2015 International Crisis and Risk Communication Conference
Firestorm is pleased to once again present both a pre-conference workshop and during conference sessions at the 2015 ICRC (International Crisis & Risk Communication Conference).
The conference provides a unique opportunity for leaders to come together with crisis and risk communication practitioners and professionals. Crisis expert Jim Satterfield and Dr. Robert C. Chandler, Director of the Nicholson School of Communication at the University of Central Florida, join forces to discuss the theme of Accountability, Metrics and Critique.
In this webinar, attendees will not only learn about communication challenges for establishing metrics for assessing crisis and risk communication. The importance of measuring the effectiveness of crisis risk and communication will also be discussed. Key case studies for analysis during the webinar include:
- Prep for Active Shooter — First-hand report from Sandy Hook Elementary School in Newtown, CT
- Social Media “Digital Firestorms”
- Multilanguage Emergency Alerting — Translating issues and obstacles into practical strategies
- MH 370 : Malaysia Airlines Flight 370 Crisis Communication
- Michael, Chu’no Ike — Innovative risk communication project director for Nigeria
Join Jim Satterfield, President, COO and Co-Founder of Firestorm, and Dr. Robert C. Chandler, Director of the Nicholson School of Communication at the University of Central Florida, for this information-packed crisis communication webinar and learn more about the 5th annual ICRC Conference.
The 2015 ICRC Conference Theme: Accountability, Metrics and Critique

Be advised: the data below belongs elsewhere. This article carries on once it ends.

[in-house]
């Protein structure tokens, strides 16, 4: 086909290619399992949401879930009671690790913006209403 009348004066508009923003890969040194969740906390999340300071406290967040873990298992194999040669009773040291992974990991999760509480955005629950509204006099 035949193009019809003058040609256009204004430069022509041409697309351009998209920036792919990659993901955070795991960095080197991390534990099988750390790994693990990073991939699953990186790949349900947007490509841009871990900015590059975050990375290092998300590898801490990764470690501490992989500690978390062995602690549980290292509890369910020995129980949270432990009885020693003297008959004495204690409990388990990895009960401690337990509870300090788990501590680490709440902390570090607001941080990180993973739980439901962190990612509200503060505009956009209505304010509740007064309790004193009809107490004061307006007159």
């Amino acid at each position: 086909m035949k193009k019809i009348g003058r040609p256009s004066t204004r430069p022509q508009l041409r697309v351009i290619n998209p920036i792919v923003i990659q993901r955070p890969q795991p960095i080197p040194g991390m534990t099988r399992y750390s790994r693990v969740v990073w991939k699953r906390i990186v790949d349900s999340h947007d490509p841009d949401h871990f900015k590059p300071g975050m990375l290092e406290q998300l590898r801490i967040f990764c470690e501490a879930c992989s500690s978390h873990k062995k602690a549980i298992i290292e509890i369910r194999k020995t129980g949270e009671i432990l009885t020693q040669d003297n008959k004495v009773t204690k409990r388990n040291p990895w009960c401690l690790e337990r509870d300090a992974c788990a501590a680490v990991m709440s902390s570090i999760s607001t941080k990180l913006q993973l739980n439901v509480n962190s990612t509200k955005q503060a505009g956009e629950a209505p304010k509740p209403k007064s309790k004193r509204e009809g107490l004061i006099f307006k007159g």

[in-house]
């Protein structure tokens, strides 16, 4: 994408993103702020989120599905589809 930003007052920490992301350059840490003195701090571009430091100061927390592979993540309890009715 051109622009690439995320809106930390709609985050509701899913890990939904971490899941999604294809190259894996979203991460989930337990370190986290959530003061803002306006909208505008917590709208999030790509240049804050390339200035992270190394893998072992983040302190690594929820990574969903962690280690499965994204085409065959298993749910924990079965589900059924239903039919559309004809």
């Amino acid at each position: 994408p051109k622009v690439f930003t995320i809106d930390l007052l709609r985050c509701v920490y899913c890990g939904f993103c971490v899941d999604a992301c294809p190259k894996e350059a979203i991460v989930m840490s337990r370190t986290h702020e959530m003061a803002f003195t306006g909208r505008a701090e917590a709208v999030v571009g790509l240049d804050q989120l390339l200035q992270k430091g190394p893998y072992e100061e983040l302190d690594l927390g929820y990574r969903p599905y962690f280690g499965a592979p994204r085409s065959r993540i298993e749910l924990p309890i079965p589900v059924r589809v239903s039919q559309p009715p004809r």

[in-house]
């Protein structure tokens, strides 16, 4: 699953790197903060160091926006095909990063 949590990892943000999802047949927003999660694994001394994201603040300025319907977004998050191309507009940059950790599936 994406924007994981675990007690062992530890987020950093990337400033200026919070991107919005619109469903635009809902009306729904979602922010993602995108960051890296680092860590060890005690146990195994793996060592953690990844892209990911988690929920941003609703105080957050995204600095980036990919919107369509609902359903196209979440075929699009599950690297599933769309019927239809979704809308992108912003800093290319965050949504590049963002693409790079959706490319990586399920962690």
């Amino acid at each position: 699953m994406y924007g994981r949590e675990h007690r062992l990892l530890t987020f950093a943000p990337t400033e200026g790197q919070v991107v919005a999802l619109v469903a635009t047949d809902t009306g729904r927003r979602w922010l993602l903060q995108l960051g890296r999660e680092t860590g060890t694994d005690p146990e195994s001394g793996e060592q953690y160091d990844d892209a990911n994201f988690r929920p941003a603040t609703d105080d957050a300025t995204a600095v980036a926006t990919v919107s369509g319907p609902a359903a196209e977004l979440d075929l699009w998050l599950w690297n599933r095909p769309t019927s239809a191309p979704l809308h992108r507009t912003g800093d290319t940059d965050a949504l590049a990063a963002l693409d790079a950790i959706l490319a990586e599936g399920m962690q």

Crisis communication readiness entails the awareness, planning, accountability, skills and resources necessary to navigate through a crisis. This increasingly entails the ability to identify, record, assess, understand and communicate the effectiveness of such measures. In the planning stages, specific facts, figures and outcome projections are necessary to justify the allocation of resources. In training efforts, effective critique and evaluation are needed for awareness, education and preparation. And, after crises, the ability to ascertain fulfillment of due diligence is vital.
Some core questions arise: By what standards do we judge such communication efforts, and how should we benchmark performance? Which measurements must be central on the communication dashboard? How do value systems (external and internal) figure in? For example, is a particular crisis communication practice fully ethical and honest, sustainable and transparent, and compliant to all necessary rules? Who decides, and how? How is health and safety preservation assessed with relationship to risk warnings and emergency communication? How might communication choices affect the human condition in the context of a crisis?
In business, effectiveness metrics may be used to show return on investment (ROI) and return on effort (ROE) as to crisis communication planning, management and execution. Post-crisis image-reputation, shareholder value and litigation costs are examples of important variables to be measured. Other areas might include: the impact of product recalls, post-scandal bounce-back, the effects of social media chatter, and impact on business outcomes and profitability. Using this data, how can we ascertain what works and what doesn’t and the reasons why?